Post-fight McCrory curses through his interview with Joe Rogan, literally getting almost as many Ďbleepsí as Mark Coleman on the UFC 93 Behind the Scenes feature! Apparently heís pissed that Dana changed his walk-in music from some death metal track. Dominant showing for the Barn Cat against the newcomer, who just got clowned on the ground.

Lightweight Fight: Gray Maynard vs Jim Miller

Talk about an intriguing fight Ė both of these men were unbeaten in the UFC (Maynard unbeaten in his whole career) and had looked fantastic in their last few fights, with Miller taking out David Baron and Matt Wiman, Maynard beating Rich Clementi and Frankie Edgar Ė and the winner would definitely appear to be on the fast track to a possible title shot and a top ten ranking. My pick? Maynard, based on his larger size and superior wrestling, which at this point, coupled with his boxing and improving submission game, makes him a nightmare match for about 90% of the 155lbs division.

First round begins and itís Miller who comes out attacking, looking to strike. He clinches and forces Gray into the cage, but Maynard easily stuffs the takedown attempt and they exchange some knees to the gut before breaking. Miller continues to look to land punches, but Maynardís movement looks excellent here and he ducks under a shot to land a combo to the body and head. Big right hand lands for Gray and he follows with a brutal shot to the body. Miller comes right back with a hard body kick. Single leg attempt from Maynard but Gray lands some vicious uppercuts as he hops around on one leg, blocking the takedown. Unbelievable takedown defense to avoid. Miller forces him into the cage, but heís bleeding badly from the nose now. He goes for the takedown again but still canít get Gray down, and finally Maynard breaks off. Lot of blood coming from Millerís nose. Striking exchange continues to end out the round, and Maynard gets the better of it, landing a couple of really crisp right hands that look to have Miller stunned. 10-9 round for Gray Maynard.

Round Two and both men press forward, with Maynard landing an early right hand. Couple of good leg kicks land for Miller as Maynard seems content with purely boxing. Heís doing a good job though, landing straight punches down the pipe to the head and body. Another good leg kick lands for Miller, but this time the ref claims itís low and warns him. Huh, didnít look low to me. They continue and Maynard nails him with a combination, showing some really heavy hands. Goldberg on commentary mentions the Miller brothers as just one pair of brothers whoíve fought in the UFC, citing the Lauzon brothers, Diaz brothers, Serra brothers, Shamrock brothers and Hughes brothers as the others. Iíll bet the majority of the TUF fans wouldnít even realize Matt Hughes and Matt Serra had brothers, let alone that they fought in the UFC. Miller shoots on a single again and this time decides to pull guard when Gray stuffs it, but Maynardís having none of that and he pulls out and stands. Miller comes wading forward, but eats a right hand that rocks him and forces him to back up. Seconds remaining in the round and Maynard continues to out-box Miller, landing punches seemingly at will, and Jimís face is looking terrible at this point. Doesnít look like he can do much about it either as he canít get Gray down. 10-9 for Maynard again and this is looking one-sided at this point.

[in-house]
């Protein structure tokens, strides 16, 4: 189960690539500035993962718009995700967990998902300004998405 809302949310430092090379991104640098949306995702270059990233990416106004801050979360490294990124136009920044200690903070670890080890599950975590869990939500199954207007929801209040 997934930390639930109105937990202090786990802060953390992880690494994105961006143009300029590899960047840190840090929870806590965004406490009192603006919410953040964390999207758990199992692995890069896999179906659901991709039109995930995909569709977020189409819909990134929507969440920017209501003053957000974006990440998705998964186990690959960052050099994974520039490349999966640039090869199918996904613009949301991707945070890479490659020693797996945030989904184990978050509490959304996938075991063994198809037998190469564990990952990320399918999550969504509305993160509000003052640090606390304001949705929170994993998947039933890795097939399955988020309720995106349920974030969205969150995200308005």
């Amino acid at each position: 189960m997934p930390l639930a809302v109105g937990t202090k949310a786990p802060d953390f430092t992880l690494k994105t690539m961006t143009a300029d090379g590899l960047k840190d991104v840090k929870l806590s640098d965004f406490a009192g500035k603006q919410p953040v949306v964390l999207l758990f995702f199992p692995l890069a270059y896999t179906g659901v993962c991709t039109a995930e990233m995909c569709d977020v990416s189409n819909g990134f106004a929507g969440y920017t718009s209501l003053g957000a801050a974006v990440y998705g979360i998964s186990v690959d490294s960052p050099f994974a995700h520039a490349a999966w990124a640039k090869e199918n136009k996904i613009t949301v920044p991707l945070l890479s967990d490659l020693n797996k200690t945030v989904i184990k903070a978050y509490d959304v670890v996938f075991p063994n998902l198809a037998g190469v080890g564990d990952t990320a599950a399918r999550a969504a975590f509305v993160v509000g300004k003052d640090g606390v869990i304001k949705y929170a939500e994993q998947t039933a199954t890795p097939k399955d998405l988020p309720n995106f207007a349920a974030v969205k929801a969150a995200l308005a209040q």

Third and final round and Miller looks to push the action, coming forward, but he eats a couple more combinations from Maynard who isnít slowing down at all. Crowd are becoming restless though as Maynardís landing shots but he doesnít look like finishing the fight. Good body kick from Miller. Miller throws a right and looks for the takedown again, but once more itís easily stuffed, and then Maynard decides to change it up Ė by shooting in and easily slamming Miller to the ground. Miller goes for a kneebar right away though and almost gets it, but Maynard slips free and explodes to his feet. Well, thereís the reason why he wasnít looking to go to the ground earlier I guess. Single leg attempt from Miller but Gray sprawls out to avoid and lands some hammer fists to the head. Miller tries desperately to get him down, audibly straining, but he still canít get Gray on his back and Maynard avoids his attempts at pulling guard too. Maynardís wrestling is sick and heís ridiculously strong for 155lbs too. Gray ends up in Millerís half-guard and he drops some vicious punches from the outside, and worse for Miller he looks exhausted. Back to the feet for Gray and itís more of the same as he throws punches down the pipe until the round comes to an end.

Iíve got this a total shutout; 30-27 for Gray Maynard, and the judges all agree with that too. This was an excellent showing of what great wrestling coupled with strong boxing can do, as Miller was badly outgunned standing and despite having a big advantage on the ground, he never came close to getting Gray down there outside of when Maynard himself took it there. Not the most entertaining fight as Maynard never really came close to finishing Ė Miller is a tough guy Ė but still, an impressive showing and I think Maynard ought to be taken seriously as a real title contender at 155lbs.

Light-Heavyweight Fight: Matt Hamill vs Mark Munoz

Two big-time wrestlers in this one, with everyoneís favourite deaf dude Hamill taking on WEC import Munoz, a guy who probably wouldíve ended up taking that organizationís 205lbs title eventually. This was a difficult one to pick as while Munoz has the better wrestling credentials on paper (NCAA Division One National Champion!) heís a bit small and chubby for 205lbs while Hamill is basically huge for that division and is also freakishly strong. Still, I was going with the sort-of-upset and picking the Filipino Wrecking Machine to make an impressive debut by beating Hamill.